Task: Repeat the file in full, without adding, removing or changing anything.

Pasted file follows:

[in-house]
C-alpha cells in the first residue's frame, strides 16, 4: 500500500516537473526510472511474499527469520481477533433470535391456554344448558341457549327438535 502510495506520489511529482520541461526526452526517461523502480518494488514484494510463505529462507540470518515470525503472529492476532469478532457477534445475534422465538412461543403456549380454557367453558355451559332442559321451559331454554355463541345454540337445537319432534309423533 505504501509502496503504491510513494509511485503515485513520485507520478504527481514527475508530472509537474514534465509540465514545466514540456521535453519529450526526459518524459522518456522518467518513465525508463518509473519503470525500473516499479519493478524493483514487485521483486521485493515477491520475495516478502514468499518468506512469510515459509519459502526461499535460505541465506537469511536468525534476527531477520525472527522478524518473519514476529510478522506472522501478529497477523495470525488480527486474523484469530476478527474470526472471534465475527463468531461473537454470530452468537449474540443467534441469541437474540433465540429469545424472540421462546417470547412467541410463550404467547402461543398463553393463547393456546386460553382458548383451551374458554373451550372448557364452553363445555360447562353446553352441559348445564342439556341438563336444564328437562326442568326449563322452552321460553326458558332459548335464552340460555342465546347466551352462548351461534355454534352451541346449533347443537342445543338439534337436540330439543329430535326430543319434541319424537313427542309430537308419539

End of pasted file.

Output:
[in-house]
C-alpha cells in the first residue's frame, strides 16, 4: 500500500516537473526510472511474499527469520481477533433470535391456554344448558341457549327438535 502510495506520489511529482520541461526526452526517461523502480518494488514484494510463505529462507540470518515470525503472529492476532469478532457477534445475534422465538412461543403456549380454557367453558355451559332442559321451559331454554355463541345454540337445537319432534309423533 505504501509502496503504491510513494509511485503515485513520485507520478504527481514527475508530472509537474514534465509540465514545466514540456521535453519529450526526459518524459522518456522518467518513465525508463518509473519503470525500473516499479519493478524493483514487485521483486521485493515477491520475495516478502514468499518468506512469510515459509519459502526461499535460505541465506537469511536468525534476527531477520525472527522478524518473519514476529510478522506472522501478529497477523495470525488480527486474523484469530476478527474470526472471534465475527463468531461473537454470530452468537449474540443467534441469541437474540433465540429469545424472540421462546417470547412467541410463550404467547402461543398463553393463547393456546386460553382458548383451551374458554373451550372448557364452553363445555360447562353446553352441559348445564342439556341438563336444564328437562326442568326449563322452552321460553326458558332459548335464552340460555342465546347466551352462548351461534355454534352451541346449533347443537342445543338439534337436540330439543329430535326430543319434541319424537313427542309430537308419539